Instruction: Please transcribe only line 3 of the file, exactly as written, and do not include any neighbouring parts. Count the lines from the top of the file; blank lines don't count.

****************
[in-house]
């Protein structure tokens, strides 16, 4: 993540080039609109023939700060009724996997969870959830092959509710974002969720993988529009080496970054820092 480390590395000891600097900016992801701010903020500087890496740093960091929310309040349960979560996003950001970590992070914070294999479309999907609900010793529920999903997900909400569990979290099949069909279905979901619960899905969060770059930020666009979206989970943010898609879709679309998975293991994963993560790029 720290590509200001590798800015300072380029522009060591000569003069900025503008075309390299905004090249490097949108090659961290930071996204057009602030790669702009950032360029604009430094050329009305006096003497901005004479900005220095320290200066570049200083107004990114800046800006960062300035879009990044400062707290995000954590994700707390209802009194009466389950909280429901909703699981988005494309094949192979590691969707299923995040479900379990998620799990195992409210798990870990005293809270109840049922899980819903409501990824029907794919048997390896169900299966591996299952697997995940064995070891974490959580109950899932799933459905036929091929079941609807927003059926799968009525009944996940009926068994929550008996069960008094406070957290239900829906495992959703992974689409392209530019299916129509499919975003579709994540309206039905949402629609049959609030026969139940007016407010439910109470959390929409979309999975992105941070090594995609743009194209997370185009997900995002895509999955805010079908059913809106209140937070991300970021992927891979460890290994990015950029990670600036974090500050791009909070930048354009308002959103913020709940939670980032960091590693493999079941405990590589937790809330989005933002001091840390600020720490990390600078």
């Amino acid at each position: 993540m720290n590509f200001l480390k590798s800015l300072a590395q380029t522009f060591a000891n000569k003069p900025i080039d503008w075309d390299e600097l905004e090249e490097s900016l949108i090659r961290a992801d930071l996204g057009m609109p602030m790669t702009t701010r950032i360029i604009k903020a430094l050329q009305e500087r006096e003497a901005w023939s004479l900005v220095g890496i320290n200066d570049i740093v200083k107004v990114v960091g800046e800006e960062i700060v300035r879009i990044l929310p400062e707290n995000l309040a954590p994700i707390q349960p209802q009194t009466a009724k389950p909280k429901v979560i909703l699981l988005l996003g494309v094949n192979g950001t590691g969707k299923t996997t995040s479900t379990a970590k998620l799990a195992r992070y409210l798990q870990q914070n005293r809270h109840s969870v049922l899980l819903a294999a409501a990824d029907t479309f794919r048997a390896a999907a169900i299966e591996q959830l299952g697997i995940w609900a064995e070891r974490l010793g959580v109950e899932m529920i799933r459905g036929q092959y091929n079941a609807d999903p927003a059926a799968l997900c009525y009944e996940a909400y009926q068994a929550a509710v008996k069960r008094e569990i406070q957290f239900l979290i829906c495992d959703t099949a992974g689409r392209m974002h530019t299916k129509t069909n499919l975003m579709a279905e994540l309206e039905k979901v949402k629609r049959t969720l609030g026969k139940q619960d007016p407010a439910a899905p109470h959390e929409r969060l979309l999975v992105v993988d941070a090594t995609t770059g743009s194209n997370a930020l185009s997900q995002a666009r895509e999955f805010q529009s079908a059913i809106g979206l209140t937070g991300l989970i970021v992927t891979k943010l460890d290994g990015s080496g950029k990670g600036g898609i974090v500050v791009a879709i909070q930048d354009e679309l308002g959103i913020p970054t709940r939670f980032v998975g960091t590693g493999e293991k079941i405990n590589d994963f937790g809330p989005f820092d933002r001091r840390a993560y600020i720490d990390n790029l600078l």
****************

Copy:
């Amino acid at each position: 993540m720290n590509f200001l480390k590798s800015l300072a590395q380029t522009f060591a000891n000569k003069p900025i080039d503008w075309d390299e600097l905004e090249e490097s900016l949108i090659r961290a992801d930071l996204g057009m609109p602030m790669t702009t701010r950032i360029i604009k903020a430094l050329q009305e500087r006096e003497a901005w023939s004479l900005v220095g890496i320290n200066d570049i740093v200083k107004v990114v960091g800046e800006e960062i700060v300035r879009i990044l929310p400062e707290n995000l309040a954590p994700i707390q349960p209802q009194t009466a009724k389950p909280k429901v979560i909703l699981l988005l996003g494309v094949n192979g950001t590691g969707k299923t996997t995040s479900t379990a970590k998620l799990a195992r992070y409210l798990q870990q914070n005293r809270h109840s969870v049922l899980l819903a294999a409501a990824d029907t479309f794919r048997a390896a999907a169900i299966e591996q959830l299952g697997i995940w609900a064995e070891r974490l010793g959580v109950e899932m529920i799933r459905g036929q092959y091929n079941a609807d999903p927003a059926a799968l997900c009525y009944e996940a909400y009926q068994a929550a509710v008996k069960r008094e569990i406070q957290f239900l979290i829906c495992d959703t099949a992974g689409r392209m974002h530019t299916k129509t069909n499919l975003m579709a279905e994540l309206e039905k979901v949402k629609r049959t969720l609030g026969k139940q619960d007016p407010a439910a899905p109470h959390e929409r969060l979309l999975v992105v993988d941070a090594t995609t770059g743009s194209n997370a930020l185009s997900q995002a666009r895509e999955f805010q529009s079908a059913i809106g979206l209140t937070g991300l989970i970021v992927t891979k943010l460890d290994g990015s080496g950029k990670g600036g898609i974090v500050v791009a879709i909070q930048d354009e679309l308002g959103i913020p970054t709940r939670f980032v998975g960091t590693g493999e293991k079941i405990n590589d994963f937790g809330p989005f820092d933002r001091r840390a993560y600020i720490d990390n790029l600078l």